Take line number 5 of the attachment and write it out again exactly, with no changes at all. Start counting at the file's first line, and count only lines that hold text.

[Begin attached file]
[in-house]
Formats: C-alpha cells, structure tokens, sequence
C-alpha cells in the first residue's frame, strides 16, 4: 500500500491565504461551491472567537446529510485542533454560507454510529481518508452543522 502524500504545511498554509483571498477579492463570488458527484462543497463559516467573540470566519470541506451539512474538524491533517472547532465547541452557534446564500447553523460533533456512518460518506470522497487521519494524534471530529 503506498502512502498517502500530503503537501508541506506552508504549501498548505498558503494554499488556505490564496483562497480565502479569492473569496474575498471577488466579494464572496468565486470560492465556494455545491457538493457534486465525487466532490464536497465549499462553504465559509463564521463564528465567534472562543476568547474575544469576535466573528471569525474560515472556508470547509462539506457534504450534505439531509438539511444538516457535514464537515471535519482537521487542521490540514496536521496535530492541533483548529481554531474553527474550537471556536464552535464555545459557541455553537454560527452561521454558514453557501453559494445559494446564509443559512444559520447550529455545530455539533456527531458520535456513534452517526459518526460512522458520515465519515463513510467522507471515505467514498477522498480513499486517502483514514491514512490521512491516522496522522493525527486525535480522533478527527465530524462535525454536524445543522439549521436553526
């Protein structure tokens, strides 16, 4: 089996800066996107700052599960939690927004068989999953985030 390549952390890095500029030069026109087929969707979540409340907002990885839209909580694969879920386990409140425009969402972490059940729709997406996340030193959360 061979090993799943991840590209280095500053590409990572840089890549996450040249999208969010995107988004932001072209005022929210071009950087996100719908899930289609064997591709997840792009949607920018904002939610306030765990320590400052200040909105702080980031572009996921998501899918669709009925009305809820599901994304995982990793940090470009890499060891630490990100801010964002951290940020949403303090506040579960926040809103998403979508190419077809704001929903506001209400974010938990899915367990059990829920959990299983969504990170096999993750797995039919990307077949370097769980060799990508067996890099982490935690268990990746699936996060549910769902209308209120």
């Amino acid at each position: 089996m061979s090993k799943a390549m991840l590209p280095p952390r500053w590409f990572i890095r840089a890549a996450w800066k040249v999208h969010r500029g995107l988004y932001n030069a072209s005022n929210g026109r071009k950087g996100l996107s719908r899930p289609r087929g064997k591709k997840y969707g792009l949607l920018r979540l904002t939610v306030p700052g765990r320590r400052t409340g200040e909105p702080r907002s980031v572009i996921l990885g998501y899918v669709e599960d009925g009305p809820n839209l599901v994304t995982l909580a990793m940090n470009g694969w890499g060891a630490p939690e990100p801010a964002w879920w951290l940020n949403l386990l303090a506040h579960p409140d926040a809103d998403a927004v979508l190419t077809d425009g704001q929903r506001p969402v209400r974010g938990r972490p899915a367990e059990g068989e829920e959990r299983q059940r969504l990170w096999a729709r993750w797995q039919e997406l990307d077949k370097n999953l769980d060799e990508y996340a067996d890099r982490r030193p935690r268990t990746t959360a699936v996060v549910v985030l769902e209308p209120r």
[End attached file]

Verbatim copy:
């Amino acid at each position: 089996m061979s090993k799943a390549m991840l590209p280095p952390r500053w590409f990572i890095r840089a890549a996450w800066k040249v999208h969010r500029g995107l988004y932001n030069a072209s005022n929210g026109r071009k950087g996100l996107s719908r899930p289609r087929g064997k591709k997840y969707g792009l949607l920018r979540l904002t939610v306030p700052g765990r320590r400052t409340g200040e909105p702080r907002s980031v572009i996921l990885g998501y899918v669709e599960d009925g009305p809820n839209l599901v994304t995982l909580a990793m940090n470009g694969w890499g060891a630490p939690e990100p801010a964002w879920w951290l940020n949403l386990l303090a506040h579960p409140d926040a809103d998403a927004v979508l190419t077809d425009g704001q929903r506001p969402v209400r974010g938990r972490p899915a367990e059990g068989e829920e959990r299983q059940r969504l990170w096999a729709r993750w797995q039919e997406l990307d077949k370097n999953l769980d060799e990508y996340a067996d890099r982490r030193p935690r268990t990746t959360a699936v996060v549910v985030l769902e209308p209120r």